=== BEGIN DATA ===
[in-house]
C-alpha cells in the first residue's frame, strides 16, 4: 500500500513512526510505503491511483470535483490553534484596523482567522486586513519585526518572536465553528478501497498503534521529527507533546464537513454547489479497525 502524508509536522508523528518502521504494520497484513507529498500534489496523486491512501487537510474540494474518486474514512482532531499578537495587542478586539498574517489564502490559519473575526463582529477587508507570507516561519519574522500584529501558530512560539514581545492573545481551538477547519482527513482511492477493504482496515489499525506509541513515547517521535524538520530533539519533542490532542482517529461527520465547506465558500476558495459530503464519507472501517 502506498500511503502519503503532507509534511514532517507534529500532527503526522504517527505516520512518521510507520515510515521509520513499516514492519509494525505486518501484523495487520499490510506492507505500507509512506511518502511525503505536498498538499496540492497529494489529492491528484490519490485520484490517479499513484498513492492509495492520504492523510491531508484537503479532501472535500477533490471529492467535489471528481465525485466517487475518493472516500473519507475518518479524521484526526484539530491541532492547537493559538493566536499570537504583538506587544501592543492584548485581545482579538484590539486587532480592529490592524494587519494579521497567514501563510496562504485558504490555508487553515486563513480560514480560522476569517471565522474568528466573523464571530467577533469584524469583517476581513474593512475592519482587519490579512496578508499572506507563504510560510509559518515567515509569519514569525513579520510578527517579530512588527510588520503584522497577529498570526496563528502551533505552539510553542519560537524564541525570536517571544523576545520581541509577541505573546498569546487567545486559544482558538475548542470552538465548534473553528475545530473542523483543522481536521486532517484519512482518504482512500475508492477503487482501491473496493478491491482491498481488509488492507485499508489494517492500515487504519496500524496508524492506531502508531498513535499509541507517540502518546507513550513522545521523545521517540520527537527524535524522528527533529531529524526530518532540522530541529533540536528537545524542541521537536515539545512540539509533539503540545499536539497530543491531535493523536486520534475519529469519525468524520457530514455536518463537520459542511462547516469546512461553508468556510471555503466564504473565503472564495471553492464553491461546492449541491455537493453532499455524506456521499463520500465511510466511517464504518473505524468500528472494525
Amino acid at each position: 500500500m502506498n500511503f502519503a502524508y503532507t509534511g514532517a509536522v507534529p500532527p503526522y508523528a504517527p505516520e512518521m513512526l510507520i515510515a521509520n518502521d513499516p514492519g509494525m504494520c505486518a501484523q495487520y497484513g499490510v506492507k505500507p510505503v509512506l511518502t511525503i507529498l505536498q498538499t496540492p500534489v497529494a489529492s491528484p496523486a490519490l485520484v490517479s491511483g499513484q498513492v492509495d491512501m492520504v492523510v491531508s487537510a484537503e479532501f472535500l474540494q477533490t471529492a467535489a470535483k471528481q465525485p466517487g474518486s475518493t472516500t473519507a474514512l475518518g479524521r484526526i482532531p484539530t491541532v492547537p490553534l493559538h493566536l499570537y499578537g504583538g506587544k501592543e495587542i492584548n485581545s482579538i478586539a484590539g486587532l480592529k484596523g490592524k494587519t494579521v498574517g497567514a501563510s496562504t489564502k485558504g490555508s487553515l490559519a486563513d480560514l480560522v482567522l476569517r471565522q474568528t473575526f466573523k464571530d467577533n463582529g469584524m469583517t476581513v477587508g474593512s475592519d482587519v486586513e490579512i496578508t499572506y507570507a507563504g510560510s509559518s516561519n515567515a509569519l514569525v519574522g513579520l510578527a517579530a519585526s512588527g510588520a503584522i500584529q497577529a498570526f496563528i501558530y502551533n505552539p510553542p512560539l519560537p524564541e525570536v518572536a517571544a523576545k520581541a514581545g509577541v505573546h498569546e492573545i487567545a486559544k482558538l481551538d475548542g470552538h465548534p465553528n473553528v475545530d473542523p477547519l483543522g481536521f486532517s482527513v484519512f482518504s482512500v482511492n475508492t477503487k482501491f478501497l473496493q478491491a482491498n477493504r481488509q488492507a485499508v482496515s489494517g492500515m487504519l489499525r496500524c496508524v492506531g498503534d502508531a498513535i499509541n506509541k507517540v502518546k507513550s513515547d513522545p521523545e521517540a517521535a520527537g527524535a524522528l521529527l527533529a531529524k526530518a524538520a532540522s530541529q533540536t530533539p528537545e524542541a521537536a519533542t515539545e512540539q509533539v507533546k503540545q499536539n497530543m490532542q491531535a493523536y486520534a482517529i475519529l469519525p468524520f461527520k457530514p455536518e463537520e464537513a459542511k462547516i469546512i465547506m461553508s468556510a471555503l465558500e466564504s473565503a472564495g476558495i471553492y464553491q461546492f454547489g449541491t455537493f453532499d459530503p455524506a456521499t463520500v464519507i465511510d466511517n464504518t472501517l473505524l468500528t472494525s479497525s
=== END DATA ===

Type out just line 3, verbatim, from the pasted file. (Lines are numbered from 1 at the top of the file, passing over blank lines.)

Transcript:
Amino acid at each position: 500500500m502506498n500511503f502519503a502524508y503532507t509534511g514532517a509536522v507534529p500532527p503526522y508523528a504517527p505516520e512518521m513512526l510507520i515510515a521509520n518502521d513499516p514492519g509494525m504494520c505486518a501484523q495487520y497484513g499490510v506492507k505500507p510505503v509512506l511518502t511525503i507529498l505536498q498538499t496540492p500534489v497529494a489529492s491528484p496523486a490519490l485520484v490517479s491511483g499513484q498513492v492509495d491512501m492520504v492523510v491531508s487537510a484537503e479532501f472535500l474540494q477533490t471529492a467535489a470535483k471528481q465525485p466517487g474518486s475518493t472516500t473519507a474514512l475518518g479524521r484526526i482532531p484539530t491541532v492547537p490553534l493559538h493566536l499570537y499578537g504583538g506587544k501592543e495587542i492584548n485581545s482579538i478586539a484590539g486587532l480592529k484596523g490592524k494587519t494579521v498574517g497567514a501563510s496562504t489564502k485558504g490555508s487553515l490559519a486563513d480560514l480560522v482567522l476569517r471565522q474568528t473575526f466573523k464571530d467577533n463582529g469584524m469583517t476581513v477587508g474593512s475592519d482587519v486586513e490579512i496578508t499572506y507570507a507563504g510560510s509559518s516561519n515567515a509569519l514569525v519574522g513579520l510578527a517579530a519585526s512588527g510588520a503584522i500584529q497577529a498570526f496563528i501558530y502551533n505552539p510553542p512560539l519560537p524564541e525570536v518572536a517571544a523576545k520581541a514581545g509577541v505573546h498569546e492573545i487567545a486559544k482558538l481551538d475548542g470552538h465548534p465553528n473553528v475545530d473542523p477547519l483543522g481536521f486532517s482527513v484519512f482518504s482512500v482511492n475508492t477503487k482501491f478501497l473496493q478491491a482491498n477493504r481488509q488492507a485499508v482496515s489494517g492500515m487504519l489499525r496500524c496508524v492506531g498503534d502508531a498513535i499509541n506509541k507517540v502518546k507513550s513515547d513522545p521523545e521517540a517521535a520527537g527524535a524522528l521529527l527533529a531529524k526530518a524538520a532540522s530541529q533540536t530533539p528537545e524542541a521537536a519533542t515539545e512540539q509533539v507533546k503540545q499536539n497530543m490532542q491531535a493523536y486520534a482517529i475519529l469519525p468524520f461527520k457530514p455536518e463537520e464537513a459542511k462547516i469546512i465547506m461553508s468556510a471555503l465558500e466564504s473565503a472564495g476558495i471553492y464553491q461546492f454547489g449541491t455537493f453532499d459530503p455524506a456521499t463520500v464519507i465511510d466511517n464504518t472501517l473505524l468500528t472494525s479497525s